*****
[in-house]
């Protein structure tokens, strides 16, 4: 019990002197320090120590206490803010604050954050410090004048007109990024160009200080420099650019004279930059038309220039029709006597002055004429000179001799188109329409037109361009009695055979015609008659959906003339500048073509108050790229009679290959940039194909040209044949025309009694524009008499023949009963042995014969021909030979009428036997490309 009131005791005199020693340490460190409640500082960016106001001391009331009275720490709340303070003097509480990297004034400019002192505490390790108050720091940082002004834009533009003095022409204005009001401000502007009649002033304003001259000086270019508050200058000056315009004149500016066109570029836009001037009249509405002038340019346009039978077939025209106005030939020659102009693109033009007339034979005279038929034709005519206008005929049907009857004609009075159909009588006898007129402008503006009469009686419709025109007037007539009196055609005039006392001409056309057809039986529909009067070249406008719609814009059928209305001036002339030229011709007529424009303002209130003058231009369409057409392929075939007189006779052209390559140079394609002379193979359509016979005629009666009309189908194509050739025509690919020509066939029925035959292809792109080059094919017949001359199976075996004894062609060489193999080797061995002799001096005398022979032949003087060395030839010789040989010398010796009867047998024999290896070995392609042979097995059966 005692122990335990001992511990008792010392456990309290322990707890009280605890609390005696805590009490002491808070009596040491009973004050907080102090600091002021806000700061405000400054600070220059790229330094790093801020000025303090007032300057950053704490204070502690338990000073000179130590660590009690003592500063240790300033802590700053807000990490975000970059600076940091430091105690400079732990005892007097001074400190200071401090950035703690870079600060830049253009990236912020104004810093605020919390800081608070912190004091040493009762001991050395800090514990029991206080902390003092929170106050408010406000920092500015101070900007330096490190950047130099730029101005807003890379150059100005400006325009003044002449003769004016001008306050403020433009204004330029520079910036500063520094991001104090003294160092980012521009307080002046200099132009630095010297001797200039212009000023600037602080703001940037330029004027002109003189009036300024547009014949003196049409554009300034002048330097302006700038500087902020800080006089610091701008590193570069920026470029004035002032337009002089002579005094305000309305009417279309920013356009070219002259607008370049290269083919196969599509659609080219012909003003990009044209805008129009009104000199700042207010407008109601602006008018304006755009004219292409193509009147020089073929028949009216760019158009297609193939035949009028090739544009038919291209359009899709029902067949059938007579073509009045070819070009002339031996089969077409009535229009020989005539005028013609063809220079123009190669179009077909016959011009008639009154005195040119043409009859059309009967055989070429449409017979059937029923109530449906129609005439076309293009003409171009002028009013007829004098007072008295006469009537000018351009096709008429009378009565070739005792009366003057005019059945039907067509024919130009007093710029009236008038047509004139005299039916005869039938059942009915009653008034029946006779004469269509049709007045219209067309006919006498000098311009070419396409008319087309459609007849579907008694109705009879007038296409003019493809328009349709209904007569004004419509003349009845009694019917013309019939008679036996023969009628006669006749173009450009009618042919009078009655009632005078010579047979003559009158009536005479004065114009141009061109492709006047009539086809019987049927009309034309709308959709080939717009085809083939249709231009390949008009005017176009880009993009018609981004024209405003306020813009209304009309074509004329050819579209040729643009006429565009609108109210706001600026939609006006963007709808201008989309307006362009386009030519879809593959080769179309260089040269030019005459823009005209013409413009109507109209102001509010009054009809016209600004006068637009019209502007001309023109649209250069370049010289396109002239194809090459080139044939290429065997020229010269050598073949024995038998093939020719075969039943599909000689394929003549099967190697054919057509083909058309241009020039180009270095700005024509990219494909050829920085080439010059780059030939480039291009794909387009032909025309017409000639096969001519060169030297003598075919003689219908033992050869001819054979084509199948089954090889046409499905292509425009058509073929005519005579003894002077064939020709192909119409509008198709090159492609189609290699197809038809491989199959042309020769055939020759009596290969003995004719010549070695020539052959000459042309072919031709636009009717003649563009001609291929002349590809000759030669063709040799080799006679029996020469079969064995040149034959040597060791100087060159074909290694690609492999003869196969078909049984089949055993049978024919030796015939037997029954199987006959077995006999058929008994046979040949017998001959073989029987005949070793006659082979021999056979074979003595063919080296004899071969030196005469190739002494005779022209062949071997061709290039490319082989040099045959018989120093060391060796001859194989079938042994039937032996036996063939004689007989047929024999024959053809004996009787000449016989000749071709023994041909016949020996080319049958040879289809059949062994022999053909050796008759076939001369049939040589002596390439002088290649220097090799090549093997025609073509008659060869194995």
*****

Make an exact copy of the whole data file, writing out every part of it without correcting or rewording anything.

[in-house]
């Protein structure tokens, strides 16, 4: 019990002197320090120590206490803010604050954050410090004048007109990024160009200080420099650019004279930059038309220039029709006597002055004429000179001799188109329409037109361009009695055979015609008659959906003339500048073509108050790229009679290959940039194909040209044949025309009694524009008499023949009963042995014969021909030979009428036997490309 009131005791005199020693340490460190409640500082960016106001001391009331009275720490709340303070003097509480990297004034400019002192505490390790108050720091940082002004834009533009003095022409204005009001401000502007009649002033304003001259000086270019508050200058000056315009004149500016066109570029836009001037009249509405002038340019346009039978077939025209106005030939020659102009693109033009007339034979005279038929034709005519206008005929049907009857004609009075159909009588006898007129402008503006009469009686419709025109007037007539009196055609005039006392001409056309057809039986529909009067070249406008719609814009059928209305001036002339030229011709007529424009303002209130003058231009369409057409392929075939007189006779052209390559140079394609002379193979359509016979005629009666009309189908194509050739025509690919020509066939029925035959292809792109080059094919017949001359199976075996004894062609060489193999080797061995002799001096005398022979032949003087060395030839010789040989010398010796009867047998024999290896070995392609042979097995059966 005692122990335990001992511990008792010392456990309290322990707890009280605890609390005696805590009490002491808070009596040491009973004050907080102090600091002021806000700061405000400054600070220059790229330094790093801020000025303090007032300057950053704490204070502690338990000073000179130590660590009690003592500063240790300033802590700053807000990490975000970059600076940091430091105690400079732990005892007097001074400190200071401090950035703690870079600060830049253009990236912020104004810093605020919390800081608070912190004091040493009762001991050395800090514990029991206080902390003092929170106050408010406000920092500015101070900007330096490190950047130099730029101005807003890379150059100005400006325009003044002449003769004016001008306050403020433009204004330029520079910036500063520094991001104090003294160092980012521009307080002046200099132009630095010297001797200039212009000023600037602080703001940037330029004027002109003189009036300024547009014949003196049409554009300034002048330097302006700038500087902020800080006089610091701008590193570069920026470029004035002032337009002089002579005094305000309305009417279309920013356009070219002259607008370049290269083919196969599509659609080219012909003003990009044209805008129009009104000199700042207010407008109601602006008018304006755009004219292409193509009147020089073929028949009216760019158009297609193939035949009028090739544009038919291209359009899709029902067949059938007579073509009045070819070009002339031996089969077409009535229009020989005539005028013609063809220079123009190669179009077909016959011009008639009154005195040119043409009859059309009967055989070429449409017979059937029923109530449906129609005439076309293009003409171009002028009013007829004098007072008295006469009537000018351009096709008429009378009565070739005792009366003057005019059945039907067509024919130009007093710029009236008038047509004139005299039916005869039938059942009915009653008034029946006779004469269509049709007045219209067309006919006498000098311009070419396409008319087309459609007849579907008694109705009879007038296409003019493809328009349709209904007569004004419509003349009845009694019917013309019939008679036996023969009628006669006749173009450009009618042919009078009655009632005078010579047979003559009158009536005479004065114009141009061109492709006047009539086809019987049927009309034309709308959709080939717009085809083939249709231009390949008009005017176009880009993009018609981004024209405003306020813009209304009309074509004329050819579209040729643009006429565009609108109210706001600026939609006006963007709808201008989309307006362009386009030519879809593959080769179309260089040269030019005459823009005209013409413009109507109209102001509010009054009809016209600004006068637009019209502007001309023109649209250069370049010289396109002239194809090459080139044939290429065997020229010269050598073949024995038998093939020719075969039943599909000689394929003549099967190697054919057509083909058309241009020039180009270095700005024509990219494909050829920085080439010059780059030939480039291009794909387009032909025309017409000639096969001519060169030297003598075919003689219908033992050869001819054979084509199948089954090889046409499905292509425009058509073929005519005579003894002077064939020709192909119409509008198709090159492609189609290699197809038809491989199959042309020769055939020759009596290969003995004719010549070695020539052959000459042309072919031709636009009717003649563009001609291929002349590809000759030669063709040799080799006679029996020469079969064995040149034959040597060791100087060159074909290694690609492999003869196969078909049984089949055993049978024919030796015939037997029954199987006959077995006999058929008994046979040949017998001959073989029987005949070793006659082979021999056979074979003595063919080296004899071969030196005469190739002494005779022209062949071997061709290039490319082989040099045959018989120093060391060796001859194989079938042994039937032996036996063939004689007989047929024999024959053809004996009787000449016989000749071709023994041909016949020996080319049958040879289809059949062994022999053909050796008759076939001369049939040589002596390439002088290649220097090799090549093997025609073509008659060869194995």